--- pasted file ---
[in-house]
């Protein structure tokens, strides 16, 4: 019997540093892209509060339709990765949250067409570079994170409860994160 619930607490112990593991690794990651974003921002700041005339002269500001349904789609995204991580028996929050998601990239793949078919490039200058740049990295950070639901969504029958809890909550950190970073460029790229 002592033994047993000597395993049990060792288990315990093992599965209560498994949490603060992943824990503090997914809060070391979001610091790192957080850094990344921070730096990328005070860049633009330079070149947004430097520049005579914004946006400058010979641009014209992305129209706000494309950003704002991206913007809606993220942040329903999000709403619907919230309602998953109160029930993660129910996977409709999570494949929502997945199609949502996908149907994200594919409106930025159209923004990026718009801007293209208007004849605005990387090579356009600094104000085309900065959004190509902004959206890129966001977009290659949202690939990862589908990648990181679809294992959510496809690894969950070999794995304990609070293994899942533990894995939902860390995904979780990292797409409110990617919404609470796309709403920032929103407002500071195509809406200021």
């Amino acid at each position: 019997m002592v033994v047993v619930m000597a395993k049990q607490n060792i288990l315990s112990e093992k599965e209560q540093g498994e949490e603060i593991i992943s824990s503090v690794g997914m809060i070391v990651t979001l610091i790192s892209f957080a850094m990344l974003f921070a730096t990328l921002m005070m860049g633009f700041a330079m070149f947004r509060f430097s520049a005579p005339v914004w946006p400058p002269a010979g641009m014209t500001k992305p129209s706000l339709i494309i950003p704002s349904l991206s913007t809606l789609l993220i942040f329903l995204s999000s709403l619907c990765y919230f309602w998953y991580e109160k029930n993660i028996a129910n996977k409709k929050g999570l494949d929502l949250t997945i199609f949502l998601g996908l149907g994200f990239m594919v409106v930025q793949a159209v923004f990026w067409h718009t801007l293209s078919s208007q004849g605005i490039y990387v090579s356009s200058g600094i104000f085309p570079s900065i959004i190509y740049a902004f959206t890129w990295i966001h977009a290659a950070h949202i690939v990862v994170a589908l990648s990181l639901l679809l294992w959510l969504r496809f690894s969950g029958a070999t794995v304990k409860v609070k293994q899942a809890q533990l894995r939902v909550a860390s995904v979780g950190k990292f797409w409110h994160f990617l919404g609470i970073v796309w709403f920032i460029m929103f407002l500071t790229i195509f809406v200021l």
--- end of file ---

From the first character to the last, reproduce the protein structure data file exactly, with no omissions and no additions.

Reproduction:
[in-house]
């Protein structure tokens, strides 16, 4: 019997540093892209509060339709990765949250067409570079994170409860994160 619930607490112990593991690794990651974003921002700041005339002269500001349904789609995204991580028996929050998601990239793949078919490039200058740049990295950070639901969504029958809890909550950190970073460029790229 002592033994047993000597395993049990060792288990315990093992599965209560498994949490603060992943824990503090997914809060070391979001610091790192957080850094990344921070730096990328005070860049633009330079070149947004430097520049005579914004946006400058010979641009014209992305129209706000494309950003704002991206913007809606993220942040329903999000709403619907919230309602998953109160029930993660129910996977409709999570494949929502997945199609949502996908149907994200594919409106930025159209923004990026718009801007293209208007004849605005990387090579356009600094104000085309900065959004190509902004959206890129966001977009290659949202690939990862589908990648990181679809294992959510496809690894969950070999794995304990609070293994899942533990894995939902860390995904979780990292797409409110990617919404609470796309709403920032929103407002500071195509809406200021």
């Amino acid at each position: 019997m002592v033994v047993v619930m000597a395993k049990q607490n060792i288990l315990s112990e093992k599965e209560q540093g498994e949490e603060i593991i992943s824990s503090v690794g997914m809060i070391v990651t979001l610091i790192s892209f957080a850094m990344l974003f921070a730096t990328l921002m005070m860049g633009f700041a330079m070149f947004r509060f430097s520049a005579p005339v914004w946006p400058p002269a010979g641009m014209t500001k992305p129209s706000l339709i494309i950003p704002s349904l991206s913007t809606l789609l993220i942040f329903l995204s999000s709403l619907c990765y919230f309602w998953y991580e109160k029930n993660i028996a129910n996977k409709k929050g999570l494949d929502l949250t997945i199609f949502l998601g996908l149907g994200f990239m594919v409106v930025q793949a159209v923004f990026w067409h718009t801007l293209s078919s208007q004849g605005i490039y990387v090579s356009s200058g600094i104000f085309p570079s900065i959004i190509y740049a902004f959206t890129w990295i966001h977009a290659a950070h949202i690939v990862v994170a589908l990648s990181l639901l679809l294992w959510l969504r496809f690894s969950g029958a070999t794995v304990k409860v609070k293994q899942a809890q533990l894995r939902v909550a860390s995904v979780g950190k990292f797409w409110h994160f990617l919404g609470i970073v796309w709403f920032i460029m929103f407002l500071t790229i195509f809406v200021l």